When I first picked up Twain’s Personal Recollections of Joan of Arc, I was somewhat daunted by its length; by the time I finished it, however, I wished that it were longer. In fact, I read slowly, taking care not to skip over phrases as I often do, so that I could savor it for as long as possible. This story is simply that lovely. Or, better said, the story itself is not lovely, recounting as it does the engineered fall of a young woman, but the writing, and the characters are so lush and lively and pathos-inspiring, that I wished I might keep reading about them.
I spent the first several pages of Recollections expecting some sly asides and jokes by Twain himself, but he happily quiets his own biting wit in the service of the narrator, a minor noble called Sieur Louis de Conte. Soon enough after starting, I let down my guard and immersed myself in de Conte’s straightforward meticulousness as he describes people and places, and affectionately recounts Joan’s quotidian encounters that reveal her character, her manners and speech, and her absolute conviction. Twain’s probing research into the life of Joan of Arc makes his conceit, in which de Conte is himself a writer of no small talent, utterly convincing. As one court condemned her in a court case, de Conte vindicates her with his own case for the rightness and justice of her leadership. The narrative could easily slip into melodrama or hagiography, but de Conte includes enough comic relief (especially in the characters of the Paladin and Noel Rainguesson, and in a number of small vignettes along the way) and careful recountings of battles and trials that Recollections are neither. Instead, the picture of Joan that emerges is exactly what a Christian saint should be: true to her call in life, inspired by God, patient under duress, yet bold in spiritual and even physical battle. Saint Joan, given flesh by Twain’s pen, truly embodies the Pauline ideal of “cunning as a serpent, but gentle as a dove.”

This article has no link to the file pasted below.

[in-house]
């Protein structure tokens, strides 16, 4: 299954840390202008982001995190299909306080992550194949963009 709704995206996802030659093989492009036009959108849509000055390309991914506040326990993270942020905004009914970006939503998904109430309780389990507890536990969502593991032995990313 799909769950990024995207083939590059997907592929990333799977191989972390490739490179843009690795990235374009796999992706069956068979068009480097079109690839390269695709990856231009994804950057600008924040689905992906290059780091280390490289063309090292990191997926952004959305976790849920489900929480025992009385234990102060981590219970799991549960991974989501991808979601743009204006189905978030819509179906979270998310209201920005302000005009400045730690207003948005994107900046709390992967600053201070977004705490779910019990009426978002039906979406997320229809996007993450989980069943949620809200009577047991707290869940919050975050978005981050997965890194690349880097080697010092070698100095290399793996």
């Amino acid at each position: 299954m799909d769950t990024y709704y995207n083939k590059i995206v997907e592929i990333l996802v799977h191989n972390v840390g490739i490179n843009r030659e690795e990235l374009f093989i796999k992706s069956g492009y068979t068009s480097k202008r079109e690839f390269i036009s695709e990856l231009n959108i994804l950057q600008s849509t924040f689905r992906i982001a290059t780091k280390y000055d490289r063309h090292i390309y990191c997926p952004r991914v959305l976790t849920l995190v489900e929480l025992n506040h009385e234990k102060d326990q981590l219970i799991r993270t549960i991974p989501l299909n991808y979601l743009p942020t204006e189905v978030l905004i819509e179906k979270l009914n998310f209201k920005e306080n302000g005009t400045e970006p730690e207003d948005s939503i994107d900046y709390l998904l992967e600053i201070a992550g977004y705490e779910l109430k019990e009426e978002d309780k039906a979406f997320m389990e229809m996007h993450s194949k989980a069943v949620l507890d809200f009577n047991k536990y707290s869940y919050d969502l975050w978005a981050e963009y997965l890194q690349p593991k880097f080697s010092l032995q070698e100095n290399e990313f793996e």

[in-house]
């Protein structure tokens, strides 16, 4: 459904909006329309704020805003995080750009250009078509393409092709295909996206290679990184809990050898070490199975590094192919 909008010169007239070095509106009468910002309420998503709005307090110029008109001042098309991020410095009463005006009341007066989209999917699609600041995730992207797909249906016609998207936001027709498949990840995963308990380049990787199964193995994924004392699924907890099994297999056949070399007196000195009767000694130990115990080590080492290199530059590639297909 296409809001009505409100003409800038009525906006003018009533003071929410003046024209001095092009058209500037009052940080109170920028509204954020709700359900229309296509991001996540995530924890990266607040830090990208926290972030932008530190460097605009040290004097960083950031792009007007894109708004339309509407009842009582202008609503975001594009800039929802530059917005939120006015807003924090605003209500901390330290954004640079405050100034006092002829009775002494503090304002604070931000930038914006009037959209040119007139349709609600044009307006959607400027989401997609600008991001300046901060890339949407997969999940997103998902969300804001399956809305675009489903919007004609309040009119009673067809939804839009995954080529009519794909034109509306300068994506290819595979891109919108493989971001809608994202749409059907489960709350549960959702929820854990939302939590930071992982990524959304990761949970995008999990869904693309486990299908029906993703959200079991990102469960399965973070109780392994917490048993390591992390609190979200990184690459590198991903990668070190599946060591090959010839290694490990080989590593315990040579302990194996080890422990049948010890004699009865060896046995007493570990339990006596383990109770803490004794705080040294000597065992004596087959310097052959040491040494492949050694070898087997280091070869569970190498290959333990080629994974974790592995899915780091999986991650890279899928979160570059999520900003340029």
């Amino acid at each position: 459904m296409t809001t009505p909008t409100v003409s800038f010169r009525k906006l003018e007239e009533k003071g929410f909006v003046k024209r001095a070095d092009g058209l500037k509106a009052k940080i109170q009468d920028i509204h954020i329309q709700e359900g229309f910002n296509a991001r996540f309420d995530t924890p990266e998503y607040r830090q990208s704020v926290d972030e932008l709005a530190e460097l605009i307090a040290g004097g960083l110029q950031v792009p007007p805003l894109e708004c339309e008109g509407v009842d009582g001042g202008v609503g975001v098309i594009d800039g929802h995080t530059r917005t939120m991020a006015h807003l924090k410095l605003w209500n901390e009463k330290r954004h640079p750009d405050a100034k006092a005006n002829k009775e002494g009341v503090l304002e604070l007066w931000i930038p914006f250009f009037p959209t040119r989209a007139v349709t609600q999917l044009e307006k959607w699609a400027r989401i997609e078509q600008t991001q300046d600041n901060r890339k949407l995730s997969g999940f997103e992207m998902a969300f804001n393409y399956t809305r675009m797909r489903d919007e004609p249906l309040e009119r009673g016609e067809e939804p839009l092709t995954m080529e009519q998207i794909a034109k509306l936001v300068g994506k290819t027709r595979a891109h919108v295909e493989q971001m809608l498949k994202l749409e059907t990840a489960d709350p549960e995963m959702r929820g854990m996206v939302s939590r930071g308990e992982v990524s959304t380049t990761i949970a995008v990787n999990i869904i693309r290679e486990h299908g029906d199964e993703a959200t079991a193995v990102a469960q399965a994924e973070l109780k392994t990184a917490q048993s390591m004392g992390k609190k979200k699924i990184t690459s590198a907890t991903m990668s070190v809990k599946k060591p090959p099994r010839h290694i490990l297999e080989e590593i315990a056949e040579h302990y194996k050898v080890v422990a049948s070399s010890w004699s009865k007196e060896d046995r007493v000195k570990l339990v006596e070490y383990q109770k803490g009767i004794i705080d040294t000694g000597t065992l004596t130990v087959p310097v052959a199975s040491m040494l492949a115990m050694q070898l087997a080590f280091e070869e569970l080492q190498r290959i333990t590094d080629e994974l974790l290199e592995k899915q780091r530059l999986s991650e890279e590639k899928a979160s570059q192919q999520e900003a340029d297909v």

The outcome, of course, is unchangeable, but the literary journey to Joan’s certain end is well worth the reader’s time, for whatever it may lack in suspense. Whatever the reader’s religious or political leanings (should a reader still be enmeshed in Anglo-Frankish history), the figure of Joan herself is inspiring, and Twain gives pink cheeks, brightly snapping eyes, and a clarion voice to a young woman who died hundreds of years ago. In this biography of an illiterate peasant who acted in faith and courage, Twain’s Recollections makes it easy to understand why grown men would, or would not!, submit themselves to the command of a girl. It’s enough to make even a modern reader a devotee of this humble and courageous saint himself.